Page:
PROTECT ME FROM WHAT I WANT
The art inspires him, makes him want to change his life. But being a hitman who has difficulty in expressing himself, that’s kind of difficult to do (obviously). And on top of that, he becomes self-aware at how much he sucks (or more appropriately, blows) at playing the sax. So he opts for kidnapping her, after being influenced to do so in a manner she mentions in an audio recording he gets a hold of, where she says:
“I don’t know if I can be with people I don’t know, if I’m fit for it anymore. I’m cut off and I’m losing my connection. I do have this fantasy. There’s a man in the dark. I can see his face. He’s got a scarf around my neck and I know I’m gonna die. And nothing else makes any difference. I realize now that I’m selfish and I’ve always been selfish, and that’s fine. […] This time I actually believe I’m safe. No one knows where I am, and eventually this will all be forgotten, and I’ll be forgotten too.”
So when he comes to kidnap her, he does so in the method she envisions. He handcuffs her and wraps a scarf around her neck. He then gives her the choice of being killed by him, or by living, but belonging to him. She takes the second choice. Thus Milo is fulfilling a desire within her, while also fulfilling his own desire. Yet she is against this at first (understandably), and does not warm up to Milo at all for a long period of time.
But as the film progresses from there, she eventually begins to accept her internal desires, and begins to accept Milo. The literal and the abstract begin to intermix, and both become more accepting of each other’s views; though they get in an argument over the validity of the way each view art, and how meaningful their lives are whether together or as individuals; it is more-or-less reconciled soon after, as if the film doesn’t really give a shit about that typical moment in romance films where the inevitable temporal break-up happens before the inevitable reconciliation. The film is attempting to be different after all, and could be said to be somewhat satirizing other films of that type of genre.
Which brings me to the other meaning to be had outside of abstract vs. literal art styles. As stated earlier, it is a film that cries out to be different because it’s bored with the average Hollywood fluff that comes out regularly. So the film itself opts to be different, not just with the progression of the plot and subject matter (Stockholm syndrome works), but also changing genres at various intervals. It goes from being a thriller, to a slow-burn character study, to a teen romance (I’ll expand on that in a moment), to an action shoot-em-up, and having a happy ending in spite of the odds and how it seems to go against what had been built up during the first half (at least on an initial watch; it does fit together when looking at it from a critical stand-point, barring leaps in logic). It attempts to make it so that either it gives you an ending you don’t expect, or an ending you’re not bored with even if it is expected.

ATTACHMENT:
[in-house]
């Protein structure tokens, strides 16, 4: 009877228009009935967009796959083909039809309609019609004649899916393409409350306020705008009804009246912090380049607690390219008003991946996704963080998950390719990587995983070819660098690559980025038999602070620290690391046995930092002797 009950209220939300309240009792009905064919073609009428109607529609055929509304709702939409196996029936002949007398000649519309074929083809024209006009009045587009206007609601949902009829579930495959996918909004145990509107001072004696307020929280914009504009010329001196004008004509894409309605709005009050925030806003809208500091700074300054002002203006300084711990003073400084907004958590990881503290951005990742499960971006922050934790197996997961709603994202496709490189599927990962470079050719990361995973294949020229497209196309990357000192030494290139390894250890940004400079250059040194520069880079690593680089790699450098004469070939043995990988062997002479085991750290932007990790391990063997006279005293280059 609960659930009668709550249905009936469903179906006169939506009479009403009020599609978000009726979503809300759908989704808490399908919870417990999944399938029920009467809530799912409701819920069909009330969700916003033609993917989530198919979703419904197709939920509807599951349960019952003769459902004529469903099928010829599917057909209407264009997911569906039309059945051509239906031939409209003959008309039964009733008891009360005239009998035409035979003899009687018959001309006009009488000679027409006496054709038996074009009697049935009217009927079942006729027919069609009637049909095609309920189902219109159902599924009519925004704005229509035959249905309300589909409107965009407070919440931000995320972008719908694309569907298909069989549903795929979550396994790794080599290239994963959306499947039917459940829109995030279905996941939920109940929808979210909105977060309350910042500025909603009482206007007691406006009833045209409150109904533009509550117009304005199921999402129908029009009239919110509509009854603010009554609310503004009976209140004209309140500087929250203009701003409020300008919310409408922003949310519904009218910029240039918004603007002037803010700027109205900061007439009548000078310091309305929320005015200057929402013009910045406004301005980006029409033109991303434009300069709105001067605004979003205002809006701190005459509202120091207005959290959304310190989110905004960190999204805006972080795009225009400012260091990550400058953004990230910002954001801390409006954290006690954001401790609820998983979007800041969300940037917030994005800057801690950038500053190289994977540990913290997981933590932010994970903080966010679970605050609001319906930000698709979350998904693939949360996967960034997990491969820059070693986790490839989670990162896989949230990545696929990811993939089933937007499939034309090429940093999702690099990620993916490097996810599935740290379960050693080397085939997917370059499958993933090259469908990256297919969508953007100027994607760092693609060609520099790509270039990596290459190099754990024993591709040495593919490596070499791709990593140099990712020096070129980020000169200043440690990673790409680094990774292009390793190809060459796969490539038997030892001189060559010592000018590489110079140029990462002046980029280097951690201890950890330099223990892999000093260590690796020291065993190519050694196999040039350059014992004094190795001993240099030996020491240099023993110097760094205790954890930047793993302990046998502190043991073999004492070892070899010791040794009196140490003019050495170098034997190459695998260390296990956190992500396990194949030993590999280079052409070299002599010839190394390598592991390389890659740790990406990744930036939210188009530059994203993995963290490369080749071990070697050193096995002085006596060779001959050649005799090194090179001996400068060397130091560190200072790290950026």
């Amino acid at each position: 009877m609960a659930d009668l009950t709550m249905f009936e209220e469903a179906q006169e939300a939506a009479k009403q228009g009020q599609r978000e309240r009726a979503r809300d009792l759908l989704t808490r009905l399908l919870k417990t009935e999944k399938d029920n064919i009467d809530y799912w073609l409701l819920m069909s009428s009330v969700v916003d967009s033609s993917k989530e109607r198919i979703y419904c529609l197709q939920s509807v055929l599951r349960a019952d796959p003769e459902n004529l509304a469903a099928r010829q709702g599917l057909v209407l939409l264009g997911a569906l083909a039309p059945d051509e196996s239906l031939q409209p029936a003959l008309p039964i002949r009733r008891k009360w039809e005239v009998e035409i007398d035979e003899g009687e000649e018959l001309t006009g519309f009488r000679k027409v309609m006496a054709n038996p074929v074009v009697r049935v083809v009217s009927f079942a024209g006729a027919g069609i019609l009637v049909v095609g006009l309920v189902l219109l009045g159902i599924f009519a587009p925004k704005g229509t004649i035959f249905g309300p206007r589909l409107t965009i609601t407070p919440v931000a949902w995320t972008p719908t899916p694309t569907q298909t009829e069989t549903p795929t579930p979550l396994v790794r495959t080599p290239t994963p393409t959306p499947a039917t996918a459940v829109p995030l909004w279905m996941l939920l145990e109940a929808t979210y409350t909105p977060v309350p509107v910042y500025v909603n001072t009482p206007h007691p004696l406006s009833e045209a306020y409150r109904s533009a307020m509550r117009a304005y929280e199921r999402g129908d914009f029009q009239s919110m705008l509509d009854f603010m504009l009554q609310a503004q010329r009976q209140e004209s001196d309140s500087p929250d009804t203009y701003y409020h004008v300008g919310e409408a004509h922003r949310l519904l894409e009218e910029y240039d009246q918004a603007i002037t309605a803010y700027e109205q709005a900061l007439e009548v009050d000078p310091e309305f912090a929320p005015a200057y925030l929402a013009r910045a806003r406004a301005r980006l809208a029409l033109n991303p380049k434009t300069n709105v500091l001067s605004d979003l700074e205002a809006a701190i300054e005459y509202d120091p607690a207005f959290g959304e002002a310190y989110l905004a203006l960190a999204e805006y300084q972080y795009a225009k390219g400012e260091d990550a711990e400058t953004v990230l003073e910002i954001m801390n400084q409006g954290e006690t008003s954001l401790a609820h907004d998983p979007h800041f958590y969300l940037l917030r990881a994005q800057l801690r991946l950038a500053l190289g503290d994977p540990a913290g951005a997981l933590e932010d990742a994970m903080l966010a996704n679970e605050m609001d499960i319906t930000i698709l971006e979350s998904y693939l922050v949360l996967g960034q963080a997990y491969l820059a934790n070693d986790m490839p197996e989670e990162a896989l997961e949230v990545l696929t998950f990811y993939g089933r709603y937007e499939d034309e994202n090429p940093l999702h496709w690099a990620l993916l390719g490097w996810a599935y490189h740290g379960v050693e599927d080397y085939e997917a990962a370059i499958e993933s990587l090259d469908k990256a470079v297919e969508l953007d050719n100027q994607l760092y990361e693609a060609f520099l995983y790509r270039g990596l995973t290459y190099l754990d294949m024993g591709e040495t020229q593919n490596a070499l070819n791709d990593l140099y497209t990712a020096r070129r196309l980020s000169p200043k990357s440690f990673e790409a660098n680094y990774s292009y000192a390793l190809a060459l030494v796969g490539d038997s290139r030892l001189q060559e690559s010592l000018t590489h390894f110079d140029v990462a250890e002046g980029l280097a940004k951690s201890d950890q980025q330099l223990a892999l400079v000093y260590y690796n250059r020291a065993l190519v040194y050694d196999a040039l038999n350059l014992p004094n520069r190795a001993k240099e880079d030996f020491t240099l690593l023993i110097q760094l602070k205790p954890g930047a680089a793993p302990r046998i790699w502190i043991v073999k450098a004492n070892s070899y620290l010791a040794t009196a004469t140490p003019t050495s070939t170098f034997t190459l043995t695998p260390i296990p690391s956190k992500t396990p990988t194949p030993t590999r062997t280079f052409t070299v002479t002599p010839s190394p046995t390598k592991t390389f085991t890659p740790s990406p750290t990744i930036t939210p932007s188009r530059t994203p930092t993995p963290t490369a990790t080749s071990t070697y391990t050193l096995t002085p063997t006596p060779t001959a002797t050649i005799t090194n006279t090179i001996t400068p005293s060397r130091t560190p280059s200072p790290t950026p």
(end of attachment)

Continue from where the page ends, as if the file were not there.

Which brings me to the overall theme of the film, relating to the title Backtrack. In one sense, it’s about backtracking to what made us enjoy films in the first place at an earlier age at an earlier time. Particularly that of the 70s, and anything pre-Hay’s Code mid-1930s, and in the modern context, much of what has come since 2012 (personally, I think films have largely lost there edge at some point between 2006-2012, depending on how strict you are about film quality and allowing studios/directors to take chances with respectable budgets). Just let the film-makers run wild and do what they want how they want, and come what may. A cry for freedom, for independent film-making. While the film’s cries may not have been heard, given that it bombed in theaters and was re-edited to make the theme convoluted, if not entirely absent, they were cries shared by others which lead to the indie film movement of the 90s.
The alternative way to look at the term backtrack is with how the characters go from being mature to immature during the 2nd act, primarily during the 2nd sexual encounter between Milo and Anne. They go from being mature adults, who have been conditioned to lock away all childish thoughts and impulses over the years, to regressing back into a child-like state. It’s like how college kids (or even teenage kids) who are in one of their first relationships would interact. How they laugh and giggle, and how they become more care-free about the world (even though the dangers of reality creep in off and on with the mafia goons catching up to them). They even bicker like teenagers at one or two points. The backtrack refers to going back from adulthood to childhood. Because children are more easily pleased, more easily entertained, than adults. They possess something that is missing from adults which can make them more closed off and isolated. They don’t have those walls built around them which are slowly but surely built as they age, especially in schools. It’s something that was preached in Pink Floyd’s The Wall. To backtrack is to tear it down. Embrace what allowed you to embrace the joys found in childhood. It is what can allow you to not be alone, to not become isolated. But this doesn’t work if it’s one-sided. Others can only be as accepting if they are just as free of this thought-control. In order for that to happen, the current life must die in order for the new life to arise, like a phoenix. The film represents this with the native american ceremony, the burning of the pilgrim, who represents people in general.